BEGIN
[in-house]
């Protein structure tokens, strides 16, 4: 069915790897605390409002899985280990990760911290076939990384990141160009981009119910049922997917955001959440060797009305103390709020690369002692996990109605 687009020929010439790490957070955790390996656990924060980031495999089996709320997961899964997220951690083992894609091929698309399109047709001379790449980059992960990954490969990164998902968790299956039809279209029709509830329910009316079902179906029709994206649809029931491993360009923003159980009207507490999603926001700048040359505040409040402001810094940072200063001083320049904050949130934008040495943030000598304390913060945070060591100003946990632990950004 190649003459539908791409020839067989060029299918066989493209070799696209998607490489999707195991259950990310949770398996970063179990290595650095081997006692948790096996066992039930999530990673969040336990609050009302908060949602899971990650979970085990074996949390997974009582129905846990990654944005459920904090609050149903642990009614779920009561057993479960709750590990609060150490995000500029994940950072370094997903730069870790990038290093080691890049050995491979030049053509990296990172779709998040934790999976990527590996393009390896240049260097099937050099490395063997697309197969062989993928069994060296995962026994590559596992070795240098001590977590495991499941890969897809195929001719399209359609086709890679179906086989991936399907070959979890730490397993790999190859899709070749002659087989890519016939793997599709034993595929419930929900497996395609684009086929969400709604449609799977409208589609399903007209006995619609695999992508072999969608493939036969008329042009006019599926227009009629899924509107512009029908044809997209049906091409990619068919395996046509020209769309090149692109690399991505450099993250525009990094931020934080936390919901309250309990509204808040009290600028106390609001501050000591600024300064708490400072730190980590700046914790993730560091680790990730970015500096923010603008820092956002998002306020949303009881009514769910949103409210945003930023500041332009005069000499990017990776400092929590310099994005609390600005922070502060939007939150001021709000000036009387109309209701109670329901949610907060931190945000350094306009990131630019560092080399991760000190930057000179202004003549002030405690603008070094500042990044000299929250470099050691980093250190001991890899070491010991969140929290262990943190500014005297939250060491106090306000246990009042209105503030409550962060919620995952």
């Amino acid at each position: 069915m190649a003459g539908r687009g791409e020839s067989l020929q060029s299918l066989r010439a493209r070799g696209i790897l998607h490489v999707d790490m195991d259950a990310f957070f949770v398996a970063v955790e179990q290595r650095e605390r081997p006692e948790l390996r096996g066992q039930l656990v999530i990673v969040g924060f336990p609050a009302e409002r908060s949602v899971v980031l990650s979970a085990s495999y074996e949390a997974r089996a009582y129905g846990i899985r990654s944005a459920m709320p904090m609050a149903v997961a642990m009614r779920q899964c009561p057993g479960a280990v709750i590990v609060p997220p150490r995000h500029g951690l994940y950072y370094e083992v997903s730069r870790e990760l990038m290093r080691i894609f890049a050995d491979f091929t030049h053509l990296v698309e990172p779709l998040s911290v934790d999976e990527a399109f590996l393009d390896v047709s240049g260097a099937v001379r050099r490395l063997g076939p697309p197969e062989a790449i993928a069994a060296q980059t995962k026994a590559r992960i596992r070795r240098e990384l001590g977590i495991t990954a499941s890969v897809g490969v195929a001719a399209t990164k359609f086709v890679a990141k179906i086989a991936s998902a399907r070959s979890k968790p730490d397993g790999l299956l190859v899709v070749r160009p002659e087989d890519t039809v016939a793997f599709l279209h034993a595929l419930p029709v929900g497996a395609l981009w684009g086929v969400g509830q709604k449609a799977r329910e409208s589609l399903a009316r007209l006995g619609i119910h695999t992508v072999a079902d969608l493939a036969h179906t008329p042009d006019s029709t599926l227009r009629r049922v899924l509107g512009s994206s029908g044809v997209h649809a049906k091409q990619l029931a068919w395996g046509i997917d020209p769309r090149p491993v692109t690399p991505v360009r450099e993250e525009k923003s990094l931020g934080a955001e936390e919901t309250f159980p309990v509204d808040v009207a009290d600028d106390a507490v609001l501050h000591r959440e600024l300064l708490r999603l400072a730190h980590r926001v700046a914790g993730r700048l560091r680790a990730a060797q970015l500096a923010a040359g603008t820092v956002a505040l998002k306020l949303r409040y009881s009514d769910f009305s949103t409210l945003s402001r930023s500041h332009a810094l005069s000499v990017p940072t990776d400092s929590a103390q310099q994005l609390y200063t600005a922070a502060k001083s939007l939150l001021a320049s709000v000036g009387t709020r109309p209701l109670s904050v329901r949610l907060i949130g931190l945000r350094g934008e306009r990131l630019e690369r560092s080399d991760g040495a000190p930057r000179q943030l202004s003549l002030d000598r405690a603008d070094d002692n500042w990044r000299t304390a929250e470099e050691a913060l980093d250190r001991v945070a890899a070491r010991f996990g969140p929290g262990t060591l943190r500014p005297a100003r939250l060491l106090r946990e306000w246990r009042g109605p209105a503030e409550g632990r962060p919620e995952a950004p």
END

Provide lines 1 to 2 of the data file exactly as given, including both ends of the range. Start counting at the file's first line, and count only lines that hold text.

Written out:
[in-house]
């Protein structure tokens, strides 16, 4: 069915790897605390409002899985280990990760911290076939990384990141160009981009119910049922997917955001959440060797009305103390709020690369002692996990109605 687009020929010439790490957070955790390996656990924060980031495999089996709320997961899964997220951690083992894609091929698309399109047709001379790449980059992960990954490969990164998902968790299956039809279209029709509830329910009316079902179906029709994206649809029931491993360009923003159980009207507490999603926001700048040359505040409040402001810094940072200063001083320049904050949130934008040495943030000598304390913060945070060591100003946990632990950004 190649003459539908791409020839067989060029299918066989493209070799696209998607490489999707195991259950990310949770398996970063179990290595650095081997006692948790096996066992039930999530990673969040336990609050009302908060949602899971990650979970085990074996949390997974009582129905846990990654944005459920904090609050149903642990009614779920009561057993479960709750590990609060150490995000500029994940950072370094997903730069870790990038290093080691890049050995491979030049053509990296990172779709998040934790999976990527590996393009390896240049260097099937050099490395063997697309197969062989993928069994060296995962026994590559596992070795240098001590977590495991499941890969897809195929001719399209359609086709890679179906086989991936399907070959979890730490397993790999190859899709070749002659087989890519016939793997599709034993595929419930929900497996395609684009086929969400709604449609799977409208589609399903007209006995619609695999992508072999969608493939036969008329042009006019599926227009009629899924509107512009029908044809997209049906091409990619068919395996046509020209769309090149692109690399991505450099993250525009990094931020934080936390919901309250309990509204808040009290600028106390609001501050000591600024300064708490400072730190980590700046914790993730560091680790990730970015500096923010603008820092956002998002306020949303009881009514769910949103409210945003930023500041332009005069000499990017990776400092929590310099994005609390600005922070502060939007939150001021709000000036009387109309209701109670329901949610907060931190945000350094306009990131630019560092080399991760000190930057000179202004003549002030405690603008070094500042990044000299929250470099050691980093250190001991890899070491010991969140929290262990943190500014005297939250060491106090306000246990009042209105503030409550962060919620995952």